Biometeorology of Asthma in South Florida: From Statistical Analysis to Mathematical Modeling

By David Quesada

St. Thomas University, School of Science, Technology and Engineering Management

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Biometeorology has emerged as an interdisciplinary field dedicated to the study of the mutual influence between living things and the surrounding environment. Within this field, the study of the weather – human interaction is of great importance. In this scenario, respiratory disorders, in particular asthma, constitute a subject of particular interest from both, science and health management. Asthma is linked to an out-of-control reaction from the immune system triggered by a diversity of pathways. The inner working of asthma triggering is still under debate and waiting for a proper quantitative description. In this communication, starting from medical records provided by the Department of Health of Florida through the BRACE project and the Florida Asthma coalition, a time series of Emergency Department (ED) visits due to asthma for Miami Dade and Broward Counties is analyzed in details, in such a way that some mathematical models of asthma triggering may be advanced. From thermal stress – epidemic induced asthma to neuro-endocrine-immune interaction models of this disease, a variety of mathematical methods are discussed, which includes: dynamical systems, feedback loops, self-organized criticality, chaos, and synchronization and entrainment in binary trees. Additionally, asthma is a disorder showing all attributes of complex systems behavior. Such integration may raise the interest of both undergraduate and graduate students interested in research projects connecting medicine and mathematics.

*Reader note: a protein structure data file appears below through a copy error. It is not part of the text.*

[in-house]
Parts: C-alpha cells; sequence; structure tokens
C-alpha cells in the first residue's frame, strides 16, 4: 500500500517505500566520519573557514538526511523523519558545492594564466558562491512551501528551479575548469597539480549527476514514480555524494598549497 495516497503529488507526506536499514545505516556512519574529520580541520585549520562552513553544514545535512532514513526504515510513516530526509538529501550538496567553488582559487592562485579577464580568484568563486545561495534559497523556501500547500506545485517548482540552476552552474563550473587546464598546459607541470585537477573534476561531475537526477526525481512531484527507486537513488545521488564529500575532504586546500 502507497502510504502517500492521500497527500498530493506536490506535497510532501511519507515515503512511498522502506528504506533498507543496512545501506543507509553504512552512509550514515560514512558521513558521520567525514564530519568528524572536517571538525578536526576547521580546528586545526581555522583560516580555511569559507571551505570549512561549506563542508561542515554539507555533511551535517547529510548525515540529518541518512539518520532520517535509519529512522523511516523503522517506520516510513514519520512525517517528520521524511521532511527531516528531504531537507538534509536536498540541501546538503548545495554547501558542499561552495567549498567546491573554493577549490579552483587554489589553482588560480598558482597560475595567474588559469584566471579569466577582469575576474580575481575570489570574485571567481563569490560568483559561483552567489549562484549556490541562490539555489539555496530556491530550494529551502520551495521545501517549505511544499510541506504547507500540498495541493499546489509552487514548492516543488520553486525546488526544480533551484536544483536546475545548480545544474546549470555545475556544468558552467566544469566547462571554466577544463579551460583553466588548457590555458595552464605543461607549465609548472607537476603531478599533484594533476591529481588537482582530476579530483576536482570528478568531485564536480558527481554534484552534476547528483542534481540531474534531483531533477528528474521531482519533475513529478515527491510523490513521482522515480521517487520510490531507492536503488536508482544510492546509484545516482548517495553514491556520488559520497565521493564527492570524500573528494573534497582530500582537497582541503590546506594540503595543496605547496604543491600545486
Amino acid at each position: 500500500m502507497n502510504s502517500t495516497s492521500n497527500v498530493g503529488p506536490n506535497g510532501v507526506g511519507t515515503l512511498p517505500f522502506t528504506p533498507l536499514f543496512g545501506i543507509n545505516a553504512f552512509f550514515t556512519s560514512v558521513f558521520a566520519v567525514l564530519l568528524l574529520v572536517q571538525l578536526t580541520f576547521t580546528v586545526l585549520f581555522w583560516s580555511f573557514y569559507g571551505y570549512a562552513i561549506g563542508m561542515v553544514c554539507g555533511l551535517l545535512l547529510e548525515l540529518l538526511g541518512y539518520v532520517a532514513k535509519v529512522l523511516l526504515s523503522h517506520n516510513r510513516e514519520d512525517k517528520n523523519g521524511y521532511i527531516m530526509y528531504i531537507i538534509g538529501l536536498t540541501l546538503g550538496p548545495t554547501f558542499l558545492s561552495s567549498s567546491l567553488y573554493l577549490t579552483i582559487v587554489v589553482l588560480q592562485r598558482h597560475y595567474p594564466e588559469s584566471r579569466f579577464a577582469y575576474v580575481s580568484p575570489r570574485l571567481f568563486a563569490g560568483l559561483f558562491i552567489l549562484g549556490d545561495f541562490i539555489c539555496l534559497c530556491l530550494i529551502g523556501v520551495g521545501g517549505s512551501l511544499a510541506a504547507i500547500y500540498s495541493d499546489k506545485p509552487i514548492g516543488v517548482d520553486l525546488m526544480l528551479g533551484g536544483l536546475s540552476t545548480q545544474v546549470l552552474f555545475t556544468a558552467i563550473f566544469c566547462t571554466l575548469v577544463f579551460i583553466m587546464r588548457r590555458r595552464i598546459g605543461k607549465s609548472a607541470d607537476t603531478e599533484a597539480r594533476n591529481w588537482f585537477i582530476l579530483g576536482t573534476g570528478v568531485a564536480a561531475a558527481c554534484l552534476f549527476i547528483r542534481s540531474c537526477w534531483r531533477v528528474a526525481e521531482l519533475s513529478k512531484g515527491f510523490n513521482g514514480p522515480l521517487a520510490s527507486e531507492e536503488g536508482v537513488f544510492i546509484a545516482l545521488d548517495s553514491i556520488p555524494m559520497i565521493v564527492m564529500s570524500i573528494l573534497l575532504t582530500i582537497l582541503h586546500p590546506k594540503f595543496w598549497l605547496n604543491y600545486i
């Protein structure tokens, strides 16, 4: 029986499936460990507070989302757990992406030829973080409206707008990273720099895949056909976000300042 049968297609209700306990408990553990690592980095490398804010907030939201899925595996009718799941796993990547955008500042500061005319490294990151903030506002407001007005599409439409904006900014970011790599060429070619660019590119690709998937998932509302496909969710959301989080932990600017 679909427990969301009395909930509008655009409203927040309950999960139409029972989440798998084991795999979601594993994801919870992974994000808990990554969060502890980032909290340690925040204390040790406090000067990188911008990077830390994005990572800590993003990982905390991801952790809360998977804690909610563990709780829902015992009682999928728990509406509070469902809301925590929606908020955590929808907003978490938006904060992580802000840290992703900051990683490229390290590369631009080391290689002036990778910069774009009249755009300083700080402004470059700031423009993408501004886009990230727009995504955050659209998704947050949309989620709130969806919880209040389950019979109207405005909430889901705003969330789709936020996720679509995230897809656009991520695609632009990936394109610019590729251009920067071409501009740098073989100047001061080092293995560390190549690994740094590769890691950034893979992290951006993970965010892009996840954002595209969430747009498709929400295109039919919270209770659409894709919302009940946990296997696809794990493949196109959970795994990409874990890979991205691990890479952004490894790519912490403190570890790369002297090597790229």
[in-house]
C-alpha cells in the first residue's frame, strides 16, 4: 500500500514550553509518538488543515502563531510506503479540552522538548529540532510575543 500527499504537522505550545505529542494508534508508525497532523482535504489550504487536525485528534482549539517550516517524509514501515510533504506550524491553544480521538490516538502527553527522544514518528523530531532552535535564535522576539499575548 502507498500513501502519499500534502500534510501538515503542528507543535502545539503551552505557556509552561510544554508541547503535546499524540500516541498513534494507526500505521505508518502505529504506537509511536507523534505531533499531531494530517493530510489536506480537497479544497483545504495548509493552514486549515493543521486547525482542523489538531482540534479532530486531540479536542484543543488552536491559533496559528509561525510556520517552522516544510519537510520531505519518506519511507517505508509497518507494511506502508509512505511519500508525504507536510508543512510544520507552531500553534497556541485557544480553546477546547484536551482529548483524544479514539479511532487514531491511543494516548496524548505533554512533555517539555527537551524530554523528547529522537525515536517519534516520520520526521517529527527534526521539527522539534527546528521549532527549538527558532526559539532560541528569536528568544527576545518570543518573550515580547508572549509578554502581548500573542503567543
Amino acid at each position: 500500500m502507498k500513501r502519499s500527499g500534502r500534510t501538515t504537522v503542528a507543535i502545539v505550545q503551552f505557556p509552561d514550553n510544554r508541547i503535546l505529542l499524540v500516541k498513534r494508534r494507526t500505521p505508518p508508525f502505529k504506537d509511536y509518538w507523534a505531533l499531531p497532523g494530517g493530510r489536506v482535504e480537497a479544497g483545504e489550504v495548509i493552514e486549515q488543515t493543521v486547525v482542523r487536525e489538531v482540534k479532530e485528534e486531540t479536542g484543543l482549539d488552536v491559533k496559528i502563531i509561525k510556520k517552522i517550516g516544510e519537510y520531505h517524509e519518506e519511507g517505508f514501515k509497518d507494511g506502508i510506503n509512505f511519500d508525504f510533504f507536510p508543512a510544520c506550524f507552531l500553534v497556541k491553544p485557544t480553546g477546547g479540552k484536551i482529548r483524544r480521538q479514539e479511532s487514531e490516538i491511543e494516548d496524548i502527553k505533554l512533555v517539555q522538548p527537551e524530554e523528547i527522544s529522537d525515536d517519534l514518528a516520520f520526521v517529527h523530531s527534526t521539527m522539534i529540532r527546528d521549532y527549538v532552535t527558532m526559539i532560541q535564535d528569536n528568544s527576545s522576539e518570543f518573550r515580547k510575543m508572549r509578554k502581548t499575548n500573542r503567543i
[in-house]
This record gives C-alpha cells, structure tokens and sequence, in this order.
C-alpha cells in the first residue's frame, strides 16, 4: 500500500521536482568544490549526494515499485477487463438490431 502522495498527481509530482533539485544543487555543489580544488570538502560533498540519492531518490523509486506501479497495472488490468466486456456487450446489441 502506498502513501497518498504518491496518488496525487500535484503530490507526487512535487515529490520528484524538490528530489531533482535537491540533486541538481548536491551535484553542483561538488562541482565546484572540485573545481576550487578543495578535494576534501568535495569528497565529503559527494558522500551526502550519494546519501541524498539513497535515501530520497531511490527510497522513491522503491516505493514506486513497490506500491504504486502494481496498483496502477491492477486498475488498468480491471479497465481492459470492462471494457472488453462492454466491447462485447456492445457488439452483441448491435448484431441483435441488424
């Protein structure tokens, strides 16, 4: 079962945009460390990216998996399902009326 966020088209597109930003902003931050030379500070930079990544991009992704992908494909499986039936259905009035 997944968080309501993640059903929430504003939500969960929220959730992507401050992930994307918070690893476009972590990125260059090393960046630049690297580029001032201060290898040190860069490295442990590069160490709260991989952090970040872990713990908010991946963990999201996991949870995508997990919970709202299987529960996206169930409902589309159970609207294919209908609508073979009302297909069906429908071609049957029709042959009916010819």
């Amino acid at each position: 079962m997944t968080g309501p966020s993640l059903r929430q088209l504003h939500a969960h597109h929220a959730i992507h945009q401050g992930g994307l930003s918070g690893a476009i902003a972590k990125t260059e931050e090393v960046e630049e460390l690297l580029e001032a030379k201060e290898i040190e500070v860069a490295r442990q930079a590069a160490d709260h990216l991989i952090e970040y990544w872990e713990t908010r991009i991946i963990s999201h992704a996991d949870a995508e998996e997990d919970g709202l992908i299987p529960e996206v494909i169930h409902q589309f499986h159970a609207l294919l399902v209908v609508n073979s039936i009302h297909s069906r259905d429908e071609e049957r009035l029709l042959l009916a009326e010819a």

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  • David Quesada (2015), "Biometeorology of Asthma in South Florida: From Statistical Analysis to Mathematical Modeling,"

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